Unpaid overtime increases throughout the UK
The number of employees working unpaid overtime increased by 103,000 in 2007, bringing the total to nearly five million, according to a new analysis of official statistics published by the TUC.
Employees who work unpaid overtime would receive an extra £4,955 a year if they were paid for the extra hours they are putting in. The average amount of unpaid overtime is seven hours and six minutes a week.
About one in five of the working population work unpaid overtime. The TUC has calculated that if everyone in the UK who works unpaid overtime did all their unpaid work at the start of the year, the first day they would get paid would be Friday 22 February.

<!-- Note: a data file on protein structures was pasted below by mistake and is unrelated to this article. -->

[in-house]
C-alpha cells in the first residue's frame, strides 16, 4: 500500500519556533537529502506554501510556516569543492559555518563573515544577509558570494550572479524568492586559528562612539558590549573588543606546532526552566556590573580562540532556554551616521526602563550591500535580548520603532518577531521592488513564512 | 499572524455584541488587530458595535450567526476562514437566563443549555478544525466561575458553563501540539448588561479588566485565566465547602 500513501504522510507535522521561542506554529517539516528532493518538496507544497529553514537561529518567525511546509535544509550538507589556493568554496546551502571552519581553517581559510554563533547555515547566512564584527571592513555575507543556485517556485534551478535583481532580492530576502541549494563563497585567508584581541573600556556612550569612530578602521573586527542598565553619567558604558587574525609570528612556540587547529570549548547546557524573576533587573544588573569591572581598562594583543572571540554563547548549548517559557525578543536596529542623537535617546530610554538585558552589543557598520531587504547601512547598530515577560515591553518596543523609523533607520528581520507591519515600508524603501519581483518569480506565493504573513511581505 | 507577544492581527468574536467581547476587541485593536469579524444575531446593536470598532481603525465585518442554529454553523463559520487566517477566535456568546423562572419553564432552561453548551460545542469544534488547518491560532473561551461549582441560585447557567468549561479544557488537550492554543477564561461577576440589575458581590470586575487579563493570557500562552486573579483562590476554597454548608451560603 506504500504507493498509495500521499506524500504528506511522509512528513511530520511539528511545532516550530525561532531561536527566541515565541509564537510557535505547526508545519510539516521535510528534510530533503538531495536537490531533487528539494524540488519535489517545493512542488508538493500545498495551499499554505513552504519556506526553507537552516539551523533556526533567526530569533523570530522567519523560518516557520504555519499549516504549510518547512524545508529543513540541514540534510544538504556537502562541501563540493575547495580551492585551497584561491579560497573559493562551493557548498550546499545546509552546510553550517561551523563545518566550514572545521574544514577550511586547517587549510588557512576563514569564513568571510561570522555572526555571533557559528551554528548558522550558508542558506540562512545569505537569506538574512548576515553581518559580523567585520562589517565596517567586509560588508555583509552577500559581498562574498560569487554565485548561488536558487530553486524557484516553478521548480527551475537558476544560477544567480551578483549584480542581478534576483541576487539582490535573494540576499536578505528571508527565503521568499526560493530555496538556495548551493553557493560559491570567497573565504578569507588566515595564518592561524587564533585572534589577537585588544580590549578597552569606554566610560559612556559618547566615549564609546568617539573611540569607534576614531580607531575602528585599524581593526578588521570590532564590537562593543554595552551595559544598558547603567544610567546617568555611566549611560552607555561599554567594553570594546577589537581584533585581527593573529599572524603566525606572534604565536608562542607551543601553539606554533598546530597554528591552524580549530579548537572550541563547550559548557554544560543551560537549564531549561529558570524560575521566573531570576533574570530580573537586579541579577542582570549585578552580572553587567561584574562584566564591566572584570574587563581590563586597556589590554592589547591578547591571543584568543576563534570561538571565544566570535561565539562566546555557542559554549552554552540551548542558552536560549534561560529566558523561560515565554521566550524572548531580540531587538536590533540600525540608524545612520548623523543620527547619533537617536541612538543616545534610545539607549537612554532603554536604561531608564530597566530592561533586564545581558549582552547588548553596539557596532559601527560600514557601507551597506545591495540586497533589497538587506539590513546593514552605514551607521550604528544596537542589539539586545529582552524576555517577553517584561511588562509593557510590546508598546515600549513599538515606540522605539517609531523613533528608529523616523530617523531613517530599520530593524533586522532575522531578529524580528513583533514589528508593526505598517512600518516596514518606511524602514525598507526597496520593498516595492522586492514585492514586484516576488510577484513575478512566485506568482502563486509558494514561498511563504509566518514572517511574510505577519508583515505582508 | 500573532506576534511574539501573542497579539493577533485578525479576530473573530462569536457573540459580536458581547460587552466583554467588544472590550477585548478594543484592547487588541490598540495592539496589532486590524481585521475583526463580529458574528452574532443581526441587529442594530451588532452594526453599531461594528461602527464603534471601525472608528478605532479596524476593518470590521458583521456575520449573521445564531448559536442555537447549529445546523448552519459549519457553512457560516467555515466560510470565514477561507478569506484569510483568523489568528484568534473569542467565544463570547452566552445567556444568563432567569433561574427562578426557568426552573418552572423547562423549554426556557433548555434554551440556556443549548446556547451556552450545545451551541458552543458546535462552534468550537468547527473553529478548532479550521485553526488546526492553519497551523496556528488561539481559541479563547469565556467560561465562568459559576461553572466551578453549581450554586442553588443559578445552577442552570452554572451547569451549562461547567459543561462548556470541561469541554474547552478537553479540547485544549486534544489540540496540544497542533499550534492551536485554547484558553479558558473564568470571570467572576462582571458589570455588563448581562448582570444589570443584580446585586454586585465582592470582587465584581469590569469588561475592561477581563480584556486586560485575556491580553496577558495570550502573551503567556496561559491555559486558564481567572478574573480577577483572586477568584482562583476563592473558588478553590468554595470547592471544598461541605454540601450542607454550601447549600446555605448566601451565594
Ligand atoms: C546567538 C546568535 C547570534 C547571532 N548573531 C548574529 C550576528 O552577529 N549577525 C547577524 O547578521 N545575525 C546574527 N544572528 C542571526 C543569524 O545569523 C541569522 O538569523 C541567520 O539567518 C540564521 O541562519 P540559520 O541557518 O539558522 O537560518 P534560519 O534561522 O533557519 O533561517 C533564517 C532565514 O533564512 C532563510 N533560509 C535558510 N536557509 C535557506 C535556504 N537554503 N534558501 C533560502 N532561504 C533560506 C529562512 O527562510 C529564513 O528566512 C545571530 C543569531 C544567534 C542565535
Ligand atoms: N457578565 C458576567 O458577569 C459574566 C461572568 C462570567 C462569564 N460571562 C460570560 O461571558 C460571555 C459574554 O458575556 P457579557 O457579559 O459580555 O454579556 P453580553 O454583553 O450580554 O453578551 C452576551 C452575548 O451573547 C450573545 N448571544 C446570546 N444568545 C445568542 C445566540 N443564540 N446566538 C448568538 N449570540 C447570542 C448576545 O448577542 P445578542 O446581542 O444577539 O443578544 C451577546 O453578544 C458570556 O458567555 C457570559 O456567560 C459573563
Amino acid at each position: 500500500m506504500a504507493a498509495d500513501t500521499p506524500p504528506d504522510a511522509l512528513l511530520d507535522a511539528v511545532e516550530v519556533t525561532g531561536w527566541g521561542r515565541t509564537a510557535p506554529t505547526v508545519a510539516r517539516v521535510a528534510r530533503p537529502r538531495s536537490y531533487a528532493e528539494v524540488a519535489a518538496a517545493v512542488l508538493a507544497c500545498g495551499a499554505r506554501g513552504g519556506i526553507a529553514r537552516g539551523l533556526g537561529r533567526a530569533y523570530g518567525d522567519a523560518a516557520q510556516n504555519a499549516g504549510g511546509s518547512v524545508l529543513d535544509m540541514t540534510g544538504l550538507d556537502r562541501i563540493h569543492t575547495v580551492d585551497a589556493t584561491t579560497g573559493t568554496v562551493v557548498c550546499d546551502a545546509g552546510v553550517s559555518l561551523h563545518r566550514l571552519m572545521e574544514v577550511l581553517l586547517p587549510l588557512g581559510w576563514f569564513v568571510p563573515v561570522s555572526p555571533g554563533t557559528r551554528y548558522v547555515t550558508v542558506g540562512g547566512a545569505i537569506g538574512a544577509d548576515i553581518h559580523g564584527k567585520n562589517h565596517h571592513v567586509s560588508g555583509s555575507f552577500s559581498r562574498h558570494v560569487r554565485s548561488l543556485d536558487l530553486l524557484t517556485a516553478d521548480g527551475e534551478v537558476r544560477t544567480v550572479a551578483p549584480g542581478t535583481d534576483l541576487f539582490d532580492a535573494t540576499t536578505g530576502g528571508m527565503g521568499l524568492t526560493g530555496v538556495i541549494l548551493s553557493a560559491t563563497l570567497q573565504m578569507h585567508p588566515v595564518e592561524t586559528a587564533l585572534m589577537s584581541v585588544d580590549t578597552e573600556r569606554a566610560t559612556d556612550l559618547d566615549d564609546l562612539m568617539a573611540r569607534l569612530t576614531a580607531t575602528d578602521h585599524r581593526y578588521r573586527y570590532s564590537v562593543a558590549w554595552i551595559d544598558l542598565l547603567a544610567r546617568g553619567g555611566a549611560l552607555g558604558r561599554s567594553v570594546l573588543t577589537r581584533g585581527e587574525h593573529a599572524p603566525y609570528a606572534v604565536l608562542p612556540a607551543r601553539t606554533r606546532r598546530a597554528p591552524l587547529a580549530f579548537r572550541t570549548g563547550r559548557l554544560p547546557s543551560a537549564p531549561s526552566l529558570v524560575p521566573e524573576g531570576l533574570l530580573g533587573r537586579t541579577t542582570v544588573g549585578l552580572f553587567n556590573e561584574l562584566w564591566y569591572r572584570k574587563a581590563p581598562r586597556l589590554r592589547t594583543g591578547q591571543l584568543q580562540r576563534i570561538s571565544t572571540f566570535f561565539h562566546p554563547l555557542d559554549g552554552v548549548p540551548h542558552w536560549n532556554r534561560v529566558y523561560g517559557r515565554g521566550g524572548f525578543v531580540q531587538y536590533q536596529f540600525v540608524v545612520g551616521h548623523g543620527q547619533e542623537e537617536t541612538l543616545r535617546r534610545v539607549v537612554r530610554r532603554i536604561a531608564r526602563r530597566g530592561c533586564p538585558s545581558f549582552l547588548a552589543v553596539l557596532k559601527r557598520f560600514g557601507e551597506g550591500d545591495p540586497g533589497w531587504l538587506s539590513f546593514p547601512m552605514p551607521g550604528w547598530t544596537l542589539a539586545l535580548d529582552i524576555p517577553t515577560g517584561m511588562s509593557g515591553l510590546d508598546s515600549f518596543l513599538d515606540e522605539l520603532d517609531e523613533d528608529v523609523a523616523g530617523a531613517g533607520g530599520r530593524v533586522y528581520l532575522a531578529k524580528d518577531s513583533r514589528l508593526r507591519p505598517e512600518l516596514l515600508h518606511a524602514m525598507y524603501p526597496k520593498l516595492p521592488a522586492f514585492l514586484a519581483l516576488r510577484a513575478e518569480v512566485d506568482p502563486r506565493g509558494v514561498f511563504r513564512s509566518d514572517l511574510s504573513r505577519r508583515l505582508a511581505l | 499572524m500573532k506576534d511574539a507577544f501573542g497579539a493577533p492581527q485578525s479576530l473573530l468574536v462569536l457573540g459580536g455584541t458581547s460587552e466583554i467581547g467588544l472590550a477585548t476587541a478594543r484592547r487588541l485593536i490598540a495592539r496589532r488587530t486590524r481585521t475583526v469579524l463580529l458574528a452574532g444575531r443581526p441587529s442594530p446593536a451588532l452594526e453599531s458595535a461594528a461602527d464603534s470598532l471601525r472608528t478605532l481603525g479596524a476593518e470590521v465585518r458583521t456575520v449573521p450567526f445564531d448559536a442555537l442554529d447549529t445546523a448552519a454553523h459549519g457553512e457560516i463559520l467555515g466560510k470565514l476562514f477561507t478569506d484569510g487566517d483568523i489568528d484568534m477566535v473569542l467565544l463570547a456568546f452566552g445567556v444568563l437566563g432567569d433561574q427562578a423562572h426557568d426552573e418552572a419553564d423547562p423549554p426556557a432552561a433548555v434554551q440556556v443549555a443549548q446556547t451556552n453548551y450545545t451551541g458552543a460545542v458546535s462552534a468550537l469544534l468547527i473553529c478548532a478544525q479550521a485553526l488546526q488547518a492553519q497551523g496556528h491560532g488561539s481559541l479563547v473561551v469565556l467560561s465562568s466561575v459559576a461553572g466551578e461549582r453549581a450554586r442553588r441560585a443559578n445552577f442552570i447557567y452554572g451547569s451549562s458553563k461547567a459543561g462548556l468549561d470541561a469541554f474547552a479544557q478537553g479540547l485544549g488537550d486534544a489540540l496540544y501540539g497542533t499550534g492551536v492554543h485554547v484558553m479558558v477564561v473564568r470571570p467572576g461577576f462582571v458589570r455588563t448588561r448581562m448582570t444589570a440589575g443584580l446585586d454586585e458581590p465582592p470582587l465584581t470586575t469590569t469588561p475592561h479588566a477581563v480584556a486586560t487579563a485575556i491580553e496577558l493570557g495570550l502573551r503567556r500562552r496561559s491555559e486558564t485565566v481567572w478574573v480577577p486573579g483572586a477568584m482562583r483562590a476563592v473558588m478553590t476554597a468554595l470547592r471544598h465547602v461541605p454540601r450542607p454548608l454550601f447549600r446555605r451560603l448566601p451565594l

The biggest increases in the number of employees working unpaid overtime have occurred in Yorkshire and Humberside (38,000), the Eastern Region (37,000) and London (32,000). The numbers fell sharply in the East Midlands (-57,000) and the North West (-41,000).
TUC general secretary, Brendan Barber, said: “After years of progress, Britain’s long hours culture is enjoying a renaissance and today’s figures suggest many people are not even being paid for putting in these extra hours. People are giving away nearly £5,000 a year in unpaid overtime – that’s too much time and money that could be better spent with friends and family.”